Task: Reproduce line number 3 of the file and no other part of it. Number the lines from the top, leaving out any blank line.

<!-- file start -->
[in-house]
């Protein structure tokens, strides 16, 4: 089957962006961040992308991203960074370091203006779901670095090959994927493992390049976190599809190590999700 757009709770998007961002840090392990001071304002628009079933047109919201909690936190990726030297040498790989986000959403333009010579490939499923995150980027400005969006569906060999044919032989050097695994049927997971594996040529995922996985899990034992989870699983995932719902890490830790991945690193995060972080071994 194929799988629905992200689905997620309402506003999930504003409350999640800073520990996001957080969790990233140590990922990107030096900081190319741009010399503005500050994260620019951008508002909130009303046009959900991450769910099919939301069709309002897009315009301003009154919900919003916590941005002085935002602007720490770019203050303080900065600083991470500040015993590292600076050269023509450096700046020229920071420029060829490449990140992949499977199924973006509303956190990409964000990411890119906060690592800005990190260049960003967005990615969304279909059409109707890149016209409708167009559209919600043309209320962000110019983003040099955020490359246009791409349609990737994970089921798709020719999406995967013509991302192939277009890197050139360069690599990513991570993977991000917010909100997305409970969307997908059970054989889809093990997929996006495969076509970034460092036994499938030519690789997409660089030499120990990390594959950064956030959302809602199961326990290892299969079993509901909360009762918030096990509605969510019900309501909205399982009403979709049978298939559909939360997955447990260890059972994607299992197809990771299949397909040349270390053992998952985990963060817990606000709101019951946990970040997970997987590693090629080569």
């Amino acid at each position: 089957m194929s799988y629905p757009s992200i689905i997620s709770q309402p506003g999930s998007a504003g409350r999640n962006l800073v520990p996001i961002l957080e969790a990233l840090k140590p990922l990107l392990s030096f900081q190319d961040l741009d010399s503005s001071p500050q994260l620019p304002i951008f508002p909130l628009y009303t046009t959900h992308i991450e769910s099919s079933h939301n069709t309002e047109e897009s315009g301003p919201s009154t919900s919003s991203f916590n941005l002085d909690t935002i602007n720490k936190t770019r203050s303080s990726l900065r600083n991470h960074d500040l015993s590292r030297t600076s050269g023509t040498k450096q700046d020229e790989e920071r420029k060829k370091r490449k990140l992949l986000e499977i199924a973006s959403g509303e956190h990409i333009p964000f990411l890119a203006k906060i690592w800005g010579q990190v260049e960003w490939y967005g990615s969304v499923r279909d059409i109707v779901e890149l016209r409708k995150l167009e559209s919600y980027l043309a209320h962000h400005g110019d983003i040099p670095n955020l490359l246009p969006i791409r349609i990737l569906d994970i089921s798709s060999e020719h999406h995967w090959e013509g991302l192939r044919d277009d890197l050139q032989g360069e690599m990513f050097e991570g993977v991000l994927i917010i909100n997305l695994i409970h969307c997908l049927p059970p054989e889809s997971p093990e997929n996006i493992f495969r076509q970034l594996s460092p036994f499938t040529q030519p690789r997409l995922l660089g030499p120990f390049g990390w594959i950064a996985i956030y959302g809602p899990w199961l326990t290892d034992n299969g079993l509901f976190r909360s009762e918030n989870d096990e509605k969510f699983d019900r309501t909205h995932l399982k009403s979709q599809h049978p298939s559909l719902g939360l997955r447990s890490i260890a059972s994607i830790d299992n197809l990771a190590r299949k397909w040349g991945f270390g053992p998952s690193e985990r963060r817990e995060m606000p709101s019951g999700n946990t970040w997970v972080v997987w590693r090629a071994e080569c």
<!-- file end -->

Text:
């Amino acid at each position: 089957m194929s799988y629905p757009s992200i689905i997620s709770q309402p506003g999930s998007a504003g409350r999640n962006l800073v520990p996001i961002l957080e969790a990233l840090k140590p990922l990107l392990s030096f900081q190319d961040l741009d010399s503005s001071p500050q994260l620019p304002i951008f508002p909130l628009y009303t046009t959900h992308i991450e769910s099919s079933h939301n069709t309002e047109e897009s315009g301003p919201s009154t919900s919003s991203f916590n941005l002085d909690t935002i602007n720490k936190t770019r203050s303080s990726l900065r600083n991470h960074d500040l015993s590292r030297t600076s050269g023509t040498k450096q700046d020229e790989e920071r420029k060829k370091r490449k990140l992949l986000e499977i199924a973006s959403g509303e956190h990409i333009p964000f990411l890119a203006k906060i690592w800005g010579q990190v260049e960003w490939y967005g990615s969304v499923r279909d059409i109707v779901e890149l016209r409708k995150l167009e559209s919600y980027l043309a209320h962000h400005g110019d983003i040099p670095n955020l490359l246009p969006i791409r349609i990737l569906d994970i089921s798709s060999e020719h999406h995967w090959e013509g991302l192939r044919d277009d890197l050139q032989g360069e690599m990513f050097e991570g993977v991000l994927i917010i909100n997305l695994i409970h969307c997908l049927p059970p054989e889809s997971p093990e997929n996006i493992f495969r076509q970034l594996s460092p036994f499938t040529q030519p690789r997409l995922l660089g030499p120990f390049g990390w594959i950064a996985i956030y959302g809602p899990w199961l326990t290892d034992n299969g079993l509901f976190r909360s009762e918030n989870d096990e509605k969510f699983d019900r309501t909205h995932l399982k009403s979709q599809h049978p298939s559909l719902g939360l997955r447990s890490i260890a059972s994607i830790d299992n197809l990771a190590r299949k397909w040349g991945f270390g053992p998952s690193e985990r963060r817990e995060m606000p709101s019951g999700n946990t970040w997970v972080v997987w590693r090629a071994e080569c």